The LRA are notorious for abducting children and mutilating victims
Ugandan Lord's Resistance Army rebels have carried out a surprise attack on a military base in southern Sudan.
There are also separate reports of LRA raids on three villages just over the nearby border with the Democratic Republic of Congo.
Roman Catholic priests in the region say the rebels abducted more than 50 children and burned down houses.
The fighting broke out despite pledges by the rebels that they would sign a peace deal with the Ugandan government.
The BBC's Africa analyst David Bamford says instability in the region appears to be growing as moves to persuade LRA leaders to sign the agreement falter.
The LRA has led a rebellion against the government for more than 20 years which has left some two million people displaced.
The group has relocated to camps on the Sudan-DR Congo border for the last two years during peace negotiations.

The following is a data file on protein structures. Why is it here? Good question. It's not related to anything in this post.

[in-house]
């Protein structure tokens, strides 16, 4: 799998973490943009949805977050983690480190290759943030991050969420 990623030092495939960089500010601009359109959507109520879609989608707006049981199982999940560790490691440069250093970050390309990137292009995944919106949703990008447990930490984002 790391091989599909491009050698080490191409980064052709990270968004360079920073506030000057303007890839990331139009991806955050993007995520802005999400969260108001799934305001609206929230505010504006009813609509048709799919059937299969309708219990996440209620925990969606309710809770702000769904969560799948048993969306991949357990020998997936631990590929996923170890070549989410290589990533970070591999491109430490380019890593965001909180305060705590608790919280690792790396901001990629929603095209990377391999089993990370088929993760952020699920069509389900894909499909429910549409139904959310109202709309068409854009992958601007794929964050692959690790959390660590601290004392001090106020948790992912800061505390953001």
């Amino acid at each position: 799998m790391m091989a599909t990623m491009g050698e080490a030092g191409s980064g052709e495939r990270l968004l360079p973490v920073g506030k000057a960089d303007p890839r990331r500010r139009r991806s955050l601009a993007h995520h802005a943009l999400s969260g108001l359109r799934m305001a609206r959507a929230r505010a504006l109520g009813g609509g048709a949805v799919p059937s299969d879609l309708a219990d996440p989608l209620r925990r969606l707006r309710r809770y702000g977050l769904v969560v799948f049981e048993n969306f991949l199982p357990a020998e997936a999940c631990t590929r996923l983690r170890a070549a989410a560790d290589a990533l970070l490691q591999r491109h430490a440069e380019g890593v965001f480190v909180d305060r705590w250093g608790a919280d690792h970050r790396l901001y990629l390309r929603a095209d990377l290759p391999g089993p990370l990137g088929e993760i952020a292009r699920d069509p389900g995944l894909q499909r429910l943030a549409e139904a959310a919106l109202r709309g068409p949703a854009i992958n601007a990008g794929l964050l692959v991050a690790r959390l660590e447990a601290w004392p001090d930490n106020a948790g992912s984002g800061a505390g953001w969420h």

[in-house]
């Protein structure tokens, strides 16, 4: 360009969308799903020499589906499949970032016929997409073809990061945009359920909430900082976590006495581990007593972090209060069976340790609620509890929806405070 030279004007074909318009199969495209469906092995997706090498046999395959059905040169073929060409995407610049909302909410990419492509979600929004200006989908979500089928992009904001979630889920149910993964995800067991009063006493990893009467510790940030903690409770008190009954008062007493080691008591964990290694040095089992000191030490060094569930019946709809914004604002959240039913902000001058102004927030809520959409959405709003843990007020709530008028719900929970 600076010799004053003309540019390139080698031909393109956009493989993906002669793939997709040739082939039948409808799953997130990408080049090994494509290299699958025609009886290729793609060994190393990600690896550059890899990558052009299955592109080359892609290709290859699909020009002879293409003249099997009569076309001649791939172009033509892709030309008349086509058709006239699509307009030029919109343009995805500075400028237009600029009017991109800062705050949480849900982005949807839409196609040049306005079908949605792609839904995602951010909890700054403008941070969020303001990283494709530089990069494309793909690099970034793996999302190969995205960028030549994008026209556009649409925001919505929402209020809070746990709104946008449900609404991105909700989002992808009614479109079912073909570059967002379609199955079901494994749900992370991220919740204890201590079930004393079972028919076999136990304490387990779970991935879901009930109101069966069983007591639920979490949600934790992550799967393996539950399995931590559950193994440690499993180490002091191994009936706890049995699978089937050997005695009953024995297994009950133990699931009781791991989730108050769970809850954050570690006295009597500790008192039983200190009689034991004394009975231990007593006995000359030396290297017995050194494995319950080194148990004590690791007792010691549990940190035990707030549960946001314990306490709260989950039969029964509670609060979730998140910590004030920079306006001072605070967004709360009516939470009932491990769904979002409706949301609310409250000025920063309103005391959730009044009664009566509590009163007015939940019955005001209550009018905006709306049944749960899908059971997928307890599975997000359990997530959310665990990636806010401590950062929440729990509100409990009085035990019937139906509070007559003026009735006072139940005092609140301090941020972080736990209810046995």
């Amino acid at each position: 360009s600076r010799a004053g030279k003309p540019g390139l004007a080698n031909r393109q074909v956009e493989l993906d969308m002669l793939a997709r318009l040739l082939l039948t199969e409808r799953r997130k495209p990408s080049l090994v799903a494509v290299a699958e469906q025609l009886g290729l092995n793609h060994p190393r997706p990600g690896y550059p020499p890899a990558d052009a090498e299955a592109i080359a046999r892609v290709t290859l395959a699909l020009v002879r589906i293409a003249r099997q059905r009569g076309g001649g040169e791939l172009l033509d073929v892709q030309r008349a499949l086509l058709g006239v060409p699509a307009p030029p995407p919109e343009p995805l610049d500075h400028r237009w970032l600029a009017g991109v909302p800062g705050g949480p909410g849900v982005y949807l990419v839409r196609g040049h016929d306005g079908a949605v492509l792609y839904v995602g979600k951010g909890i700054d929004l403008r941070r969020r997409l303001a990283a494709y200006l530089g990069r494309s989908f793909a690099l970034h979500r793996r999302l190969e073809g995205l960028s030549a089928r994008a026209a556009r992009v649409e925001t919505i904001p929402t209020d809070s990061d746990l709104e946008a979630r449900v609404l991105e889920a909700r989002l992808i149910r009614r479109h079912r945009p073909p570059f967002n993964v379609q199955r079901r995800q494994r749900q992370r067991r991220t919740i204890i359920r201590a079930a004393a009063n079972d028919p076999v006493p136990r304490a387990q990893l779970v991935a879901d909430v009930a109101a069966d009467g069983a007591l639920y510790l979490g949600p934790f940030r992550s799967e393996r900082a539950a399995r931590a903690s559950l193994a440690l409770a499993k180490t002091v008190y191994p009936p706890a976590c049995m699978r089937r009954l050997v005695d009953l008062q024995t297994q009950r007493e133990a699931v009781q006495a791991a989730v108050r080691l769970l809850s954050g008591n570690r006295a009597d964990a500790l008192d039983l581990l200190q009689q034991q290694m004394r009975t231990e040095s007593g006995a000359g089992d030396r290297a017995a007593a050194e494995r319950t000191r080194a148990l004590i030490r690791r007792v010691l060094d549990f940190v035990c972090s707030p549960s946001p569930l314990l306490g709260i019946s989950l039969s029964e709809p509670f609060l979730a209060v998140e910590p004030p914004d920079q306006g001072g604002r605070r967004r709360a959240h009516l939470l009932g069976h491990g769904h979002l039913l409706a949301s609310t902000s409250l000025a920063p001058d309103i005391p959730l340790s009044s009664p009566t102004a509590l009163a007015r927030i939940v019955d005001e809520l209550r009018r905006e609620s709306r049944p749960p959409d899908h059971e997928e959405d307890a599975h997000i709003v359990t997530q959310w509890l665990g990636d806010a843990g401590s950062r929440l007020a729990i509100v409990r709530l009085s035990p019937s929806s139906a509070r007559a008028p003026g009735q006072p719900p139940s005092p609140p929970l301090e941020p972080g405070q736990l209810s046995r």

Earlier this month, the Congolese army sent troops to the region to try to protect civilians from the rebels.
A senior official in southern Sudan's Western Equatoria State government, Colonel Joseph Ngere, said the barracks attack involved about 100 LRA rebels.
He said it came as a complete surprise, adding that the rebels had also attacked the nearby village of Sakure.
The attacks in DR Congo are reported in the villages of Duru, Nambia and Kiliwa.
Several civilians are reported to have been killed.
Congolese troops have been reinforced in a nearby town.
In April, LRA leader Joseph Kony refused to sign a peace deal agreed to by his representatives after nearly two years of talks.
Mr Kony was said to have not signed the April agreement because he was seeking guarantees about arrest warrants from the International Criminal Court (ICC) in The Hague.
Last weekend, an LRA spokesman told the BBC the rebels were willing to sign the agreement but would not disarm until the ICC indictments were lifted.
The LRA leader is accused of numerous war crimes, including abducting and mutilating civilians and forcing thousands of children into combat.
Recent reports say he has set up six new bases in northern DR Congo and is running diamond mines in the Central African Republic.